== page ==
The Healing Power of Journaling

Even though my husband Paul was terminally ill, and I was prepared for his death in 2006, it was still very difficult to adjust to this loss at that time. Journaling helped me to communicate, sort through, and explore what was going on in my mind.

Journaling was an easy practice for me to follow and maintain. I journaled periodically after my father died more than thirty years ago but didn’t stick with it long enough to fully address my feelings of loss and helplessness. When Paul died, however, I would write down my thoughts each night for the first few months. Paul had cancer that spread to his liver and passed away almost six months after he was diagnosed. Initially, I set aside a certain time each night that was exclusively devoted to journaling. I continued to write in my journal on an occasional basis more than a year after his passing.

Although I didn’t realize it, that initial routine helped me to handle daily responsibilities more effectively because it gave me the opportunity to focus on grief outside my working hours. I was working full time and taking care of my teenage daughter when Paul died. Journaling was my private time to communicate with Paul and reflect on how I was going to manage my life without him.

If you haven’t tried journaling, even if it’s a year or more since you lost someone, get a notebook and set aside time as needed to write about what you want to express. Or if you prefer to write using a computer, that will work too. When you see those words in an entry, they will help you sort through your emotions. You’ll be surprised at how this simple exercise can provide insight to guide you.

Each night at 10:30, before I went to sleep, I would write a letter to Paul and describe my day and emotions. I’d go through the usual conversations that I might have had with him if he had been alive. At times, my letters were very sad. I’d ask him questions like, “Why did you have to die so soon?”

I’d describe the day’s events, whether it involved telling him about how I tackled a project at work or how the Boston Red Sox had done that day. He was a big Red Sox fan, and one of the last things he said to me while he was still able to speak was, “Did the Red Sox win the big game?” Even when they lost, I would tell him the Red Sox were doing fine. After all, why upset a dying man who has worshipped his favorite team his entire life?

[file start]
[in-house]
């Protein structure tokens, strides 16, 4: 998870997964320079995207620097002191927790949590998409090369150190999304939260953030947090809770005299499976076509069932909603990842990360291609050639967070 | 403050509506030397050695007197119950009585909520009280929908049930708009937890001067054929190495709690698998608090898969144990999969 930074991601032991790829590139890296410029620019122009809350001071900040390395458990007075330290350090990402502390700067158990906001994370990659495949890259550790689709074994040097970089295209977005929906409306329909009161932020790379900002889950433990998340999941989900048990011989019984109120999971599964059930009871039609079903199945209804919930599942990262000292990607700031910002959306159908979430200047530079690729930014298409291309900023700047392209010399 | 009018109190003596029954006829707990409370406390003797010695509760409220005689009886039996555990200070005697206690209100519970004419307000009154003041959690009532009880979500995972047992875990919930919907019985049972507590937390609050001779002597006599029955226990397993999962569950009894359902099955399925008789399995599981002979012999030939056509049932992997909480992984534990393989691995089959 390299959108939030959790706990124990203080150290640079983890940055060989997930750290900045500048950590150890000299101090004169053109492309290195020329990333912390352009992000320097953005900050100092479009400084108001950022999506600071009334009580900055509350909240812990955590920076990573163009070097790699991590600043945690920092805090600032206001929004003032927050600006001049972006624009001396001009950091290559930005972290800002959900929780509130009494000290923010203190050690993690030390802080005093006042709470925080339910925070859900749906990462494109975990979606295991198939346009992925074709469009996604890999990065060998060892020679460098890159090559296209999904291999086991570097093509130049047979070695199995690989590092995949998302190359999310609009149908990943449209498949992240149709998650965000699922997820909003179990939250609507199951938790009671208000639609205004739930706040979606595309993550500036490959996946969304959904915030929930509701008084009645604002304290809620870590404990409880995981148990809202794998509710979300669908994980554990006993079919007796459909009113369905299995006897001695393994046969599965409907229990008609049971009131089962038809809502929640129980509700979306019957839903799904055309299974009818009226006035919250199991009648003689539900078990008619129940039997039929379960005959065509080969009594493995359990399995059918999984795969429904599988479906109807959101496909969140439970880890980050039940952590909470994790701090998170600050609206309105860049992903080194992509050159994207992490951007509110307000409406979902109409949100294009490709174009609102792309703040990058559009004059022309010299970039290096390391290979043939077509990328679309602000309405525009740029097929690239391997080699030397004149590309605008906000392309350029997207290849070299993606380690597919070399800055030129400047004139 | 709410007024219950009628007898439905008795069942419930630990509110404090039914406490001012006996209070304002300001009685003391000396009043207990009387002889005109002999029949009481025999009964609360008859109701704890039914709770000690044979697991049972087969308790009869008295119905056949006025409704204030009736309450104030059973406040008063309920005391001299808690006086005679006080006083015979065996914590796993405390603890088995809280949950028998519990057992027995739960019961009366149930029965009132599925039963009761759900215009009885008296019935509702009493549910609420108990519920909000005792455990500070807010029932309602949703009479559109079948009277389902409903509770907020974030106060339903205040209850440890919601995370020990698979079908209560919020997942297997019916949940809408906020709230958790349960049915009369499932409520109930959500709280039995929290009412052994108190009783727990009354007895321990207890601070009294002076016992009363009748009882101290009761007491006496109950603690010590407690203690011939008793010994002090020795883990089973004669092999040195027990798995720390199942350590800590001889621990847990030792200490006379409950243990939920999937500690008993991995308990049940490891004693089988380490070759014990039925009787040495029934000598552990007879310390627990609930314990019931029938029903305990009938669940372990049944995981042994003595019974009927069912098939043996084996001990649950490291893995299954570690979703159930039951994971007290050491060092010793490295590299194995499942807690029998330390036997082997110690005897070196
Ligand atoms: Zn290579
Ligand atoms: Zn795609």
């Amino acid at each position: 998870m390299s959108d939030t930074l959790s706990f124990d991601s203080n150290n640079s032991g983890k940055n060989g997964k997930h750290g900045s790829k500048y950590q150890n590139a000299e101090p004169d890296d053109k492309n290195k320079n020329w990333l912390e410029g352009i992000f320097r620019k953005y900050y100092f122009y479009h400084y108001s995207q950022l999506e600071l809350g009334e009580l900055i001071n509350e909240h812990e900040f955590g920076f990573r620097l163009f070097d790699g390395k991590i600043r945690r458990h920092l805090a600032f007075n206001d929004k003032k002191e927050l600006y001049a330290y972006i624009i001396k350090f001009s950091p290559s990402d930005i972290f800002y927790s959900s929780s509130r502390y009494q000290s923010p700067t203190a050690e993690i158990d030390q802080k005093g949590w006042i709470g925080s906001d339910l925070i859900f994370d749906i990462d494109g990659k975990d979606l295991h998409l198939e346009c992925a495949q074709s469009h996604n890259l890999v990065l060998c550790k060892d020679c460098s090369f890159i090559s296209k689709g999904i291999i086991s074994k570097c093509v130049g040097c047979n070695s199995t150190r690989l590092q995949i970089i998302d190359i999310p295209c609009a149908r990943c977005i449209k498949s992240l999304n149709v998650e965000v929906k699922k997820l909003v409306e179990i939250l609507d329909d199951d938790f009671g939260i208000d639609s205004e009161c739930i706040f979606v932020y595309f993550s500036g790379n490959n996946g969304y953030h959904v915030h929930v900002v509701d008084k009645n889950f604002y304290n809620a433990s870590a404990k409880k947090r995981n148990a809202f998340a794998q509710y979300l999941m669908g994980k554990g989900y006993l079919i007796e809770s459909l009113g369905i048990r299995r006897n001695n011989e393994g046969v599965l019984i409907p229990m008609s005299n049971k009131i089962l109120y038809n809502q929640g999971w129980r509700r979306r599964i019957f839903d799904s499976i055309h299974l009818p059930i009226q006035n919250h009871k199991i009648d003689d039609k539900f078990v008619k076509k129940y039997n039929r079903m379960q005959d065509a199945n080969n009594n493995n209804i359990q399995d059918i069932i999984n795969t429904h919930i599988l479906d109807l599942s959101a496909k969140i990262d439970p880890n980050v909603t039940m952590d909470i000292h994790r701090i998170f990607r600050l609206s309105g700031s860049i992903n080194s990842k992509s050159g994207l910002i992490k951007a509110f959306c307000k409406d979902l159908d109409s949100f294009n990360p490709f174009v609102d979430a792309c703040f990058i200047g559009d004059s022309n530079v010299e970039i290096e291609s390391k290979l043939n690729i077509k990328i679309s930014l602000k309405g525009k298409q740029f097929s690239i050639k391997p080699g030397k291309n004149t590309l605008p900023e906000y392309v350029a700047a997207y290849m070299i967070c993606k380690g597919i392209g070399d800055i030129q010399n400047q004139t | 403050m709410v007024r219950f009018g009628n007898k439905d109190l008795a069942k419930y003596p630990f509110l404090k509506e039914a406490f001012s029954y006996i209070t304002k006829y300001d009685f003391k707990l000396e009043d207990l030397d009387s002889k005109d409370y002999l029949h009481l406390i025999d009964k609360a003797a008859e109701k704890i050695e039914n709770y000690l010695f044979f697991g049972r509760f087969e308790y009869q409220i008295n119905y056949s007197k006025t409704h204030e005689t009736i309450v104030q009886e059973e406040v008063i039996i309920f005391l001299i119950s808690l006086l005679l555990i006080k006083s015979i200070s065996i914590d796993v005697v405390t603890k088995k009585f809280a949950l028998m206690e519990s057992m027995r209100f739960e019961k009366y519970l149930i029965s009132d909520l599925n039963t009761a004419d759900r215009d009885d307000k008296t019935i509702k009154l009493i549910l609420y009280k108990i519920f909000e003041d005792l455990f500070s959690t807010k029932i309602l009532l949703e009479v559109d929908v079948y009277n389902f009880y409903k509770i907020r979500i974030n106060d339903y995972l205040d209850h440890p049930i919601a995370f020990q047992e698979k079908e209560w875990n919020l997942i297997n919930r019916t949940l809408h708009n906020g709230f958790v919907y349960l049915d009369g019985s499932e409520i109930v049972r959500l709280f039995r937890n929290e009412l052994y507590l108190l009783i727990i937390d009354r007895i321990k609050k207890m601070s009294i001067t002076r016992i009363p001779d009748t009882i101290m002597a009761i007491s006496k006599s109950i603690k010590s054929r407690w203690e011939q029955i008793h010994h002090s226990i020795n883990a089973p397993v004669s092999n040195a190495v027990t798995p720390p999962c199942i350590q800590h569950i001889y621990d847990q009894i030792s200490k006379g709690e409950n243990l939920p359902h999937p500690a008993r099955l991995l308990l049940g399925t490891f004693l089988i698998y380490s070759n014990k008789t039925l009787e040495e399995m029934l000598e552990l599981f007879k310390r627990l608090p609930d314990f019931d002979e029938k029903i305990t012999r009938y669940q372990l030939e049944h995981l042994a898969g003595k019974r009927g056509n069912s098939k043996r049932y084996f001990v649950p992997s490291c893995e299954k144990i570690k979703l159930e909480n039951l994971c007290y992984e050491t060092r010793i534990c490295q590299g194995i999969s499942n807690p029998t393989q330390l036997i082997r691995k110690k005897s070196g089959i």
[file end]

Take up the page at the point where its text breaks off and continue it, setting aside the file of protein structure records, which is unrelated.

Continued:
One benefit of journaling is that it gives you the opportunity to ask that special person any questions that you didn’t ask during their lifetime. This helps you cope with what’s referred to as unfinished business.

Also, if you have any regrets, you can share them in your journal. If you regret that you didn’t do enough to prevent the death (even if there was nothing you could have done), go ahead and write about it. It’s a chance for you to get your feelings out of your head. Then these words no longer will be in the back of your mind when you’re supposed to be mentally present somewhere else. You’re essentially freeing up space in your brain, like offloading memory to a flash drive, so that you can focus on moving forward.

You might ask, “What good is journaling if the communication is only one way?” Here’s why it’s so important: you can actually get answers to your questions. That’s right—the next part of journaling is to put yourself in that person’s shoes and think about how they would respond to what you’ve written.

This blog was also published in by Ron Parks, MD, MPH. Dr. Parks is a friendly consultant, teacher, and authority in integrative psychiatry and holistic healthcare.